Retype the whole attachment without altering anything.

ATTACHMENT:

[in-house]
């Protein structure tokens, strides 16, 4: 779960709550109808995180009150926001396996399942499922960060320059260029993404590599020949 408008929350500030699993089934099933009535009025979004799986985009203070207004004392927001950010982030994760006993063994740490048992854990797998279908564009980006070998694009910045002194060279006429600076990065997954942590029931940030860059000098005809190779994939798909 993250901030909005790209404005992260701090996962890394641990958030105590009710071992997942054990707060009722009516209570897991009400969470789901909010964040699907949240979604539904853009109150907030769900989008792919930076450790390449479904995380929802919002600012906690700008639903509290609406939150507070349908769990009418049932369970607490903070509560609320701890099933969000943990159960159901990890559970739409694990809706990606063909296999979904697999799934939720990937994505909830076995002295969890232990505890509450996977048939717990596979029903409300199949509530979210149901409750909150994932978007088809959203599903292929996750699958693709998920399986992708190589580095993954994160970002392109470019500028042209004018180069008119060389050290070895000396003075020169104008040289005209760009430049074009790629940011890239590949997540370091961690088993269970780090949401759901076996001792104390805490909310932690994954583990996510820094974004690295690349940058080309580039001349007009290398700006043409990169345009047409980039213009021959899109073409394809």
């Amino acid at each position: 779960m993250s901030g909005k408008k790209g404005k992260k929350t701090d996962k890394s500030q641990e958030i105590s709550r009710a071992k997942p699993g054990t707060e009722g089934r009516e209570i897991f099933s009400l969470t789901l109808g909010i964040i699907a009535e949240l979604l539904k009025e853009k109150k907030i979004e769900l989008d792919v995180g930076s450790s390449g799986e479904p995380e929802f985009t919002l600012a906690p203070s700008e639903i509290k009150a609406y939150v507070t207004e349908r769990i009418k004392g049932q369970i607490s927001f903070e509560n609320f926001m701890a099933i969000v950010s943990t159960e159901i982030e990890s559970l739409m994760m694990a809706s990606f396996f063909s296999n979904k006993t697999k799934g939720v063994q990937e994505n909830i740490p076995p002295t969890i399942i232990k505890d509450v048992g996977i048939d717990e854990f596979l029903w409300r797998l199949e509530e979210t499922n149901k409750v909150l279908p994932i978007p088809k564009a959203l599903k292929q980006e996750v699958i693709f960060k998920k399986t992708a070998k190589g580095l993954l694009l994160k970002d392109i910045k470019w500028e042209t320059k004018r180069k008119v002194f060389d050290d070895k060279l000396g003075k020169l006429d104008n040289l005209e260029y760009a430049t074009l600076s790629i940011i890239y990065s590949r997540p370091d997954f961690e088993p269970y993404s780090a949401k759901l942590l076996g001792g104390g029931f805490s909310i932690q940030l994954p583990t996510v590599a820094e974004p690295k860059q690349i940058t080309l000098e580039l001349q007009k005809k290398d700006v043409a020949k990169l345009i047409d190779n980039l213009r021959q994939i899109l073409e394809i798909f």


[in-house]
């Protein structure tokens, strides 16, 4: 779960709550109808995180009150926001396996399942499922960060320059260029993404590599020949 408008929350500030699993089934099933009535009025979004799986985009203070207004004392927001950010982030994760006993063994740490048992854990797998279908564009980006070998694009910045002194060279006429600076990065997954942590029931940030860059000098005809190779994939798909 993250901030909005790209404005992260701090996962890394641990958030105590009710071992997942054990707060009722009516209570897991009400969470789901909010964040699907949240979604539904853009109150907030769900989008792919930076450790390449479904995380929802919002600012906690700008639903509290609406939150507070349908769990009418049932369970607490903070509560609320701890099933969000943990159960159901990890559970739409694990809706990606063909296999979904697999799934939720990937994505909830076995002295969890232990505890509450996977048939717990596979029903409300199949509530979210149901409750909150994932978007088809959203599903292929996750699958693709998920399986992708190589580095993954994160970002392109470019500028042209004018180069008119060389050290070895000396003075020169104008040289005209760009430049074009790629940011890239590949997540370091961690088993269970780090949401759901076996001792104390805490909310932690994954583990996510820094974004690295690349940058080309580039001349007009290398700006043409990169345009047409980039213009021959899109073409394809």
């Amino acid at each position: 779960m993250s901030g909005k408008k790209g404005k992260k929350t701090d996962k890394s500030q641990e958030i105590s709550r009710a071992k997942p699993g054990t707060e009722g089934r009516e209570i897991f099933s009400l969470t789901l109808g909010i964040i699907a009535e949240l979604l539904k009025e853009k109150k907030i979004e769900l989008d792919v995180g930076s450790s390449g799986e479904p995380e929802f985009t919002l600012a906690p203070s700008e639903i509290k009150a609406y939150v507070t207004e349908r769990i009418k004392g049932q369970i607490s927001f903070e509560n609320f926001m701890a099933i969000v950010s943990t159960e159901i982030e990890s559970l739409m994760m694990a809706s990606f396996f063909s296999n979904k006993t697999k799934g939720v063994q990937e994505n909830i740490p076995p002295t969890i399942i232990k505890d509450v048992g996977i048939d717990e854990f596979l029903w409300r797998l199949e509530e979210t499922n149901k409750v909150l279908p994932i978007p088809k564009a959203l599903k292929q980006e996750v699958i693709f960060k998920k399986t992708a070998k190589g580095l993954l694009l994160k970002d392109i910045k470019w500028e042209t320059k004018r180069k008119v002194f060389d050290d070895k060279l000396g003075k020169l006429d104008n040289l005209e260029y760009a430049t074009l600076s790629i940011i890239y990065s590949r997540p370091d997954f961690e088993p269970y993404s780090a949401k759901l942590l076996g001792g104390g029931f805490s909310i932690q940030l994954p583990t996510v590599a820094e974004p690295k860059q690349i940058t080309l000098e580039l001349q007009k005809k290398d700006v043409a020949k990169l345009i047409d190779n980039l213009r021959q994939i899109l073409e394809i798909f």